The next morning, Kevin fixed our wheel, and told us to come back to his shop so he could check a few other things. Thank God for Kevin!! He discovered that one of the brakes on the trailer was not working properly, and one of the wheels was not rotating like it should. It could have been bad if we would have tried to drive it that way! He showed The Hot Contractor how to check the wheels, which he has done diligently since then.

We finally made it to Santa Barbara (only two days behind schedule) the next day.  The Hot Contractor kept saying along the way, "This deserves a blog post!". So, there you have it.

Clairification of Terms

Ok, so apparently there's been some confusion about how many trailers and RVs we're sporting.  In my mind, it all makes sense, but then again, it's my life.  So, for those of you living outside my mind, here goes:

The original "RV", the one we remodeled is a motor home. We no longer live in it, and we left it in CA.  Here's a picture of that:

 

We moved into a 27' Travel Trailer (also technically an "RV"), and bought a diesel truck to pull it. We chose to do this so we could run on veggie oil, and avoid paying $5/ gallon of fuel our entire way across the country. Here's a picture of that:


We have that big black truck.  The Hot Contractor converted it to run on vegetable oil.  We get used oil from restaurants for free, and run on it.  It's wonderful.  We had a hard time finding it while we were still in CA (evidently lots of people in CA do the veggie oil thing, and all the restaurants seem to have "their guy" who comes and picks up their oil.  But now that we're in Podunk Nowhere, we're not having a hard time AT ALL!). We sold all our other vehicles. Here's a picture of the truck:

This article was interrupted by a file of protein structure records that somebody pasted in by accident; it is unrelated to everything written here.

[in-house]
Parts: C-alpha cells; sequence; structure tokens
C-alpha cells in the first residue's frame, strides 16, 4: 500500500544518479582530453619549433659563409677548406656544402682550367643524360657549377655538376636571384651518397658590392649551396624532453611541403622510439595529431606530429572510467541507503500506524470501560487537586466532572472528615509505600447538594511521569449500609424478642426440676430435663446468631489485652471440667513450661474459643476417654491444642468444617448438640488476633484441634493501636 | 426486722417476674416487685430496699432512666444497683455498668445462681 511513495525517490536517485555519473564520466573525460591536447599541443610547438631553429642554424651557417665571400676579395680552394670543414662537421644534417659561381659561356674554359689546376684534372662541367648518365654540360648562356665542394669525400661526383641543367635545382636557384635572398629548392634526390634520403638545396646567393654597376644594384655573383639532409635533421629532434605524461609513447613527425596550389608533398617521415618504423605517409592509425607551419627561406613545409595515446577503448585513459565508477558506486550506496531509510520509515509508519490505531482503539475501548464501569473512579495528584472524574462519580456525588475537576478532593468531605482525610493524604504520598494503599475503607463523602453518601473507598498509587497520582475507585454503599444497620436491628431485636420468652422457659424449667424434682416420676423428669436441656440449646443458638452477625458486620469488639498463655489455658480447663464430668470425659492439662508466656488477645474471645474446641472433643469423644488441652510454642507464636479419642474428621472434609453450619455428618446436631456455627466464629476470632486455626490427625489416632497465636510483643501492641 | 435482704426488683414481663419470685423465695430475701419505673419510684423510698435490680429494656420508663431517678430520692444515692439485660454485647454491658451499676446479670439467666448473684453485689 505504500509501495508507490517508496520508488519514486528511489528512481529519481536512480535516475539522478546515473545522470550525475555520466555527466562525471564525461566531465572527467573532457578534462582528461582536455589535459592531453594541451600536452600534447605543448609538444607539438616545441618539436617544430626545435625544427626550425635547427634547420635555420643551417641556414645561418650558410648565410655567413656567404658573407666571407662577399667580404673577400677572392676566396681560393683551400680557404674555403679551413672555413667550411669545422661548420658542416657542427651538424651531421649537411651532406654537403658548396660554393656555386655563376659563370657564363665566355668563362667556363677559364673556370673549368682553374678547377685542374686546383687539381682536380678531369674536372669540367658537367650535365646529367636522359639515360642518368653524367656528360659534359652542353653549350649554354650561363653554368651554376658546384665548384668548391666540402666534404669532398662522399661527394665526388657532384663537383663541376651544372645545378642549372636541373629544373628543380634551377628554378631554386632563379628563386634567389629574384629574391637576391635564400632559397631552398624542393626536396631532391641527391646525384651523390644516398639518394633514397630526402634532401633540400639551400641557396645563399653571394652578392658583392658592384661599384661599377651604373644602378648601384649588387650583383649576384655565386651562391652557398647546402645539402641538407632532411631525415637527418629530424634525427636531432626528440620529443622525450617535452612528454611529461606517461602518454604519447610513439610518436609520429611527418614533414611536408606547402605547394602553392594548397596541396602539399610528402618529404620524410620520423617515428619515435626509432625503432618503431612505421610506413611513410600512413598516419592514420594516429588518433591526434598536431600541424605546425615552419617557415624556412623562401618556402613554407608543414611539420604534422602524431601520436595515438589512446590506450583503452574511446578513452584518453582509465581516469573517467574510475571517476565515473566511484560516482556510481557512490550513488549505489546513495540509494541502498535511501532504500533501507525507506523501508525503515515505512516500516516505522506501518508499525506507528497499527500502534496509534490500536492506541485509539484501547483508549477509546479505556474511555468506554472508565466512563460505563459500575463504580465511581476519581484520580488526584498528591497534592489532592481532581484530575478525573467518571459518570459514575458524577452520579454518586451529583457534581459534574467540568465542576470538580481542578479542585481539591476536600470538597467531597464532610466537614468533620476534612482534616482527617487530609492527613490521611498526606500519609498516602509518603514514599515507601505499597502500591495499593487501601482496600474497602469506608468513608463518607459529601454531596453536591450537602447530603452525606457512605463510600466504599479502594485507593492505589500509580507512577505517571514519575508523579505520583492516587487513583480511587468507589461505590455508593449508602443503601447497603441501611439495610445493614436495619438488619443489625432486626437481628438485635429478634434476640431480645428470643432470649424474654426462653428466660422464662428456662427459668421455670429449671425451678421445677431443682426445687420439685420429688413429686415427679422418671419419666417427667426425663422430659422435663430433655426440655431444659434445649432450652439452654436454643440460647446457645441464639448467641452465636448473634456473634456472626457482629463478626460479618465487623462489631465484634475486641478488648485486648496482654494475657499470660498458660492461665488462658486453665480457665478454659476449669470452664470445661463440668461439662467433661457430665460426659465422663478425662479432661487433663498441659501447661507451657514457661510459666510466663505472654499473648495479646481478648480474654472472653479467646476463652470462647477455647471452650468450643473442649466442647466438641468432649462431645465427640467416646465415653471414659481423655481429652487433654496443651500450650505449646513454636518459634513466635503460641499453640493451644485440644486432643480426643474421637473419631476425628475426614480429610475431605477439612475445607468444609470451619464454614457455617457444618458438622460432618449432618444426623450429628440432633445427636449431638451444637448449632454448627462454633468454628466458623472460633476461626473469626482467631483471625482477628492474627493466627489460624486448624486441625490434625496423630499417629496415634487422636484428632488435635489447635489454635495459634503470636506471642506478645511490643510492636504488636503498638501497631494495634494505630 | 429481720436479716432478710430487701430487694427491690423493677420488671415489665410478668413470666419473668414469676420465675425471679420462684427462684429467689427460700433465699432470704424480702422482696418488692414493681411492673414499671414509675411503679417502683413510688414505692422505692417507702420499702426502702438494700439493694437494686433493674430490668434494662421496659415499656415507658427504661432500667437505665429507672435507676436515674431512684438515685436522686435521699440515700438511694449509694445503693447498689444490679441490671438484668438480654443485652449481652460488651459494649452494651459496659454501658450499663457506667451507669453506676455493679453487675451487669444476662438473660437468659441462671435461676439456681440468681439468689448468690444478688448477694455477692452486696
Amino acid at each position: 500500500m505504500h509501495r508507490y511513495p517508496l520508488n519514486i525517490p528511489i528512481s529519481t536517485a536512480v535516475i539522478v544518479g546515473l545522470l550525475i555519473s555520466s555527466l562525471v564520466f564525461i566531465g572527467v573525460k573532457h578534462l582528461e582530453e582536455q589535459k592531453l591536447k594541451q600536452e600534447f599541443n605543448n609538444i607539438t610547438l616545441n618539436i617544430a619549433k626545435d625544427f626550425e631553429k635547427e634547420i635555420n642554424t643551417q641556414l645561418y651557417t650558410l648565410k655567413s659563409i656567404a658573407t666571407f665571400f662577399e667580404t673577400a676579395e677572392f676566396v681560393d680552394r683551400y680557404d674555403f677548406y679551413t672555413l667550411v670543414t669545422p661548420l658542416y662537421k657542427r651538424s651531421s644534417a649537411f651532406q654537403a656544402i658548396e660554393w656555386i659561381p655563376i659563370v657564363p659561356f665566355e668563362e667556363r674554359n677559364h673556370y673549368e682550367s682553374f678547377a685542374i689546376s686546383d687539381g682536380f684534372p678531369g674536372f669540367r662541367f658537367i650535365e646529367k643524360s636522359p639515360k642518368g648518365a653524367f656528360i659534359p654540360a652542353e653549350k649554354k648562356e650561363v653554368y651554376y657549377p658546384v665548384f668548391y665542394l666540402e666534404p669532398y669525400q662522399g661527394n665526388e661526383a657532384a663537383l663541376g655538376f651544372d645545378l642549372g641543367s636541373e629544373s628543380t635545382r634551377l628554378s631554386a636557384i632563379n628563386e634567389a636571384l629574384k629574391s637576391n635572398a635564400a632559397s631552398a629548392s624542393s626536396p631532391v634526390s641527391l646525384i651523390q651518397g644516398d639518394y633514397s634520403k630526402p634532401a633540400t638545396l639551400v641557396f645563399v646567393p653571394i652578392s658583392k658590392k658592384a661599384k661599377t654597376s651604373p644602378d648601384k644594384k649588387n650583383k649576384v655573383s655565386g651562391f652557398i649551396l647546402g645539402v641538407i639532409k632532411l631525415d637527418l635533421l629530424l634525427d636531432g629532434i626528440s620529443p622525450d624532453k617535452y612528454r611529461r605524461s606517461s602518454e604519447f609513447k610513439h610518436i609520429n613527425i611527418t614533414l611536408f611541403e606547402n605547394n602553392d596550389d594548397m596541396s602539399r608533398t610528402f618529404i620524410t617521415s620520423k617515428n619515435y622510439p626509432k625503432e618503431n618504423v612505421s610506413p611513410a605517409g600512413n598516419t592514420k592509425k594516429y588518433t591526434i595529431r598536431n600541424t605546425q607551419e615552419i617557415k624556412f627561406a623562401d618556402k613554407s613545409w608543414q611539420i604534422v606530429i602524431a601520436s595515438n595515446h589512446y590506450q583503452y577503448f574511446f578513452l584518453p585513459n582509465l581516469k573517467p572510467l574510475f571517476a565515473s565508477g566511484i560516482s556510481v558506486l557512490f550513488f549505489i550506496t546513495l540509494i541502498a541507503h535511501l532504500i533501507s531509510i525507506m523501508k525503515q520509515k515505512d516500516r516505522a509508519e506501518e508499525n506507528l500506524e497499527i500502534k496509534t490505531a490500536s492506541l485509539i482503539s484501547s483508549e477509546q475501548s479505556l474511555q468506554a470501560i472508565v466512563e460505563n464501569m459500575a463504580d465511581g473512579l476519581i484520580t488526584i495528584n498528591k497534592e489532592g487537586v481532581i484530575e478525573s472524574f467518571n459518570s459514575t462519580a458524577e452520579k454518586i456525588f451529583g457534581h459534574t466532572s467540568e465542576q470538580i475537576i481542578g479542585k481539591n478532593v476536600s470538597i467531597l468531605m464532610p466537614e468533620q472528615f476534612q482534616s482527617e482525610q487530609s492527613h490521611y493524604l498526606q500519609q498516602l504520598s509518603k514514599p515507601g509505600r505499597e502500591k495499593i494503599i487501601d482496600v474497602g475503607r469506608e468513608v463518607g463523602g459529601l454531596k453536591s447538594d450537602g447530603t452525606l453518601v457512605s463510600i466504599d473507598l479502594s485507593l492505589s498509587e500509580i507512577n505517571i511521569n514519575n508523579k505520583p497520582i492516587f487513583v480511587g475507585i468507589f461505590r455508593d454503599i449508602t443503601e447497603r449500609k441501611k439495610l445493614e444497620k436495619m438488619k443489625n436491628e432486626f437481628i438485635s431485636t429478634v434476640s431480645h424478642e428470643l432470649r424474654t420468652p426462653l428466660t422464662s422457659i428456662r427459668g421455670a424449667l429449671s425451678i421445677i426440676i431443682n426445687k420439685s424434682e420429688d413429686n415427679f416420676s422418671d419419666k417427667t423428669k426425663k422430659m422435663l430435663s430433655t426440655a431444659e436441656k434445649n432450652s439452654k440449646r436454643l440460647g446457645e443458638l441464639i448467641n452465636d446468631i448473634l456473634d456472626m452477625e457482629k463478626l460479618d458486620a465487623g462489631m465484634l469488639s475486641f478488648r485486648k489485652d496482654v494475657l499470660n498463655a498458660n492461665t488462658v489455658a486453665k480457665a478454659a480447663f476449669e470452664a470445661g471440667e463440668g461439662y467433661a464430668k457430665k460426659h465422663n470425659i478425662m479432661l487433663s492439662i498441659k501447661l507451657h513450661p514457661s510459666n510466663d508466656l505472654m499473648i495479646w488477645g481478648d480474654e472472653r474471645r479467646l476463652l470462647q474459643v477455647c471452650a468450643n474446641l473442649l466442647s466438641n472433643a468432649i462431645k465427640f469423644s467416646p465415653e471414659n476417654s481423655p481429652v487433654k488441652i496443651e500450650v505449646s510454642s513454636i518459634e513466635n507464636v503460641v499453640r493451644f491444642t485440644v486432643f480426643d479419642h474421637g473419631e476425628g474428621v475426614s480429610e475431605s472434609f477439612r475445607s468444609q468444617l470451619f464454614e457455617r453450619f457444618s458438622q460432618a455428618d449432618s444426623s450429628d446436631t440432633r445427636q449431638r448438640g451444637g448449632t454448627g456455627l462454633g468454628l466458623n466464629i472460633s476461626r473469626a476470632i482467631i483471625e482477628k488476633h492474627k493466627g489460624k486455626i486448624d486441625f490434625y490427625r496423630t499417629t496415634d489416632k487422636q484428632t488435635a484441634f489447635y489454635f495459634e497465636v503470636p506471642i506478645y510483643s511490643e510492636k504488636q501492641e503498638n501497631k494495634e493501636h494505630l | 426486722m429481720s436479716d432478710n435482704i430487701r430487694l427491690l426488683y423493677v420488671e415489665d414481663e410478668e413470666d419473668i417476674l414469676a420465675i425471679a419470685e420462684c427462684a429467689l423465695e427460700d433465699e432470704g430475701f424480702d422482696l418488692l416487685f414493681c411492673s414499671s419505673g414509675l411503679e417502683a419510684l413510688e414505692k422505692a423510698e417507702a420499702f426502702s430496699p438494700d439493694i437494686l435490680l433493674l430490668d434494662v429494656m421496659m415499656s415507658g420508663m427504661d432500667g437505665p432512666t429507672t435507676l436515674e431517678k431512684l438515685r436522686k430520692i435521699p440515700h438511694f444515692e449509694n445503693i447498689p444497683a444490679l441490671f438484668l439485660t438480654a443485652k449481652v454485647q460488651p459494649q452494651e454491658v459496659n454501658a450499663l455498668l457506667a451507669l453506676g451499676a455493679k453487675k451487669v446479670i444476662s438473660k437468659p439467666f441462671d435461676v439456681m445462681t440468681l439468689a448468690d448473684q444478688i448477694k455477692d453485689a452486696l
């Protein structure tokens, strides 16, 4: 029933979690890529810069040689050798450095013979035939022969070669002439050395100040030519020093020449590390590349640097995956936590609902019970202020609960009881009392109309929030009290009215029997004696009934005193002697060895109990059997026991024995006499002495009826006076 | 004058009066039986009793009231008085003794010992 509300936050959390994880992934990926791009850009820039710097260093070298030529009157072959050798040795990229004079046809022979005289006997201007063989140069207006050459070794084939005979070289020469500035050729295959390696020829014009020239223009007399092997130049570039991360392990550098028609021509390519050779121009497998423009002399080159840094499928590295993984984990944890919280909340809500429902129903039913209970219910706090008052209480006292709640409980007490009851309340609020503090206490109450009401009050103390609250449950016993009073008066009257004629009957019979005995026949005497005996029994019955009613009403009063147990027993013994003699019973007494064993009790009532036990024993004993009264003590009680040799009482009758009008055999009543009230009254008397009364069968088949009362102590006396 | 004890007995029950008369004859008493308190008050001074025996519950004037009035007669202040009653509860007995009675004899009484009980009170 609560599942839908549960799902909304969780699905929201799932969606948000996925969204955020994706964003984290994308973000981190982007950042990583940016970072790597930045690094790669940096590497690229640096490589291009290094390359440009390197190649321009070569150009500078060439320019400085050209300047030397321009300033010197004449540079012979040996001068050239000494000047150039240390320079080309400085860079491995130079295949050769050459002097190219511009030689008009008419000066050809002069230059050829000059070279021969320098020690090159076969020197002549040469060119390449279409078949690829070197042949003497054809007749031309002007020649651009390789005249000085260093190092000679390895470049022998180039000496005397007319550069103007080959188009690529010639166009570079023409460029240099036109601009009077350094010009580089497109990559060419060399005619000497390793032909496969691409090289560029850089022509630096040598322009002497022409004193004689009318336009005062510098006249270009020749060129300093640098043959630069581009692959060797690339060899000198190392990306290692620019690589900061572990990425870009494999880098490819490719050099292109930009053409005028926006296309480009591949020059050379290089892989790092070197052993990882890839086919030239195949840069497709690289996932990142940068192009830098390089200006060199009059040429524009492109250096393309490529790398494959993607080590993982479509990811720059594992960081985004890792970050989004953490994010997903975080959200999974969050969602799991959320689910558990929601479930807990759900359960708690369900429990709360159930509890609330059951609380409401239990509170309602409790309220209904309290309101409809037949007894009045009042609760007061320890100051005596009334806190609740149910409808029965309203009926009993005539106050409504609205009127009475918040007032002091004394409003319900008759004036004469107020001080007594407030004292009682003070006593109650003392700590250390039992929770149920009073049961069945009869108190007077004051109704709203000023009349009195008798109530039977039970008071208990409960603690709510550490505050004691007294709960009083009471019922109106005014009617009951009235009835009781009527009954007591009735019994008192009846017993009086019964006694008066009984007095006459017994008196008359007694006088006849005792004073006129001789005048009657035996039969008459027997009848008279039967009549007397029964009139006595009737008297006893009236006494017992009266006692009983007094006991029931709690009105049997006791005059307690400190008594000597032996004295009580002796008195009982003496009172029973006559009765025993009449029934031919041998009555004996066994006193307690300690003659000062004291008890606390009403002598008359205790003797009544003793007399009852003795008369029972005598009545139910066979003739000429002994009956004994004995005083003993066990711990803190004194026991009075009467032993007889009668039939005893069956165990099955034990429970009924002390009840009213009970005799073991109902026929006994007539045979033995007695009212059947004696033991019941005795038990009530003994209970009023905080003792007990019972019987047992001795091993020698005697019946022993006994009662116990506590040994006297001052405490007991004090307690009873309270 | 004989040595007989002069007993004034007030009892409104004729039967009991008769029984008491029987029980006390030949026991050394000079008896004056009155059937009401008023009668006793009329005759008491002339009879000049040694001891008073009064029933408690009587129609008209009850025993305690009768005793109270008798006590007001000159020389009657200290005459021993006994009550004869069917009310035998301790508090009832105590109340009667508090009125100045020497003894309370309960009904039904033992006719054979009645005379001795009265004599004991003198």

Then there's another trailer. I think this might be where the confusion comes in.  That flatbed that The Hot Contractor converted to a cargo trailer (it once was a travel trailer in it's past life, but we won't talk about that because that's just confusing!) is the other one.  We left it in CA with all our stuff, and The Hot Contractor will drive out to pick it up in July.  We did this because 1) we wanted to keep the trailer for The Hot Contractor's business, and 2) it was the most cost-efficient way to get all our stuff across the country....running on free fuel and not renting a vehicle to transport our stuff.  It will mean being away from my darling husband for two.whole.weeks (sniff, sniff).  Let's not talk about that.

Here's a picture of the flatbed-turned-cargo-trailer:
Before:

After:

OK, make sense?  I hope so.

Thursday, April 14, 2011

The Rig

Per Brendan's request, here are some pics of the rig. Kind of Beverly Hillbillies style. But we've been known to sport a lot more hillbilly than this. This is pretty high-class for us. ;-)

The Once-A-Travel-Trailer-Turned-Flatbed-Turned-Cargo Trailer-Trailer. The Hot Contractor just finished building this a couple days ago. It has all our remaining possessions inside. I kinda think we should spray paint "U-Haul" on the side. What do you think? Too W.T.?






Here's what it looked like as a flatbed trailer.






Here's The Beast





The veggie kit just arrived today, so The Hot Contractor will begin installing it tomorrow. I'm not gonna show you a picture of the tailgate. That's because the other day, when I went to the RV store, I was backing up, and backed right into their big ol' sign out front. The guy working there came out laughing and said, "Haha...Everyone does that!". I wasn't laughing when I looked at the tailgate. Oh, well. The sign was fine, by the way.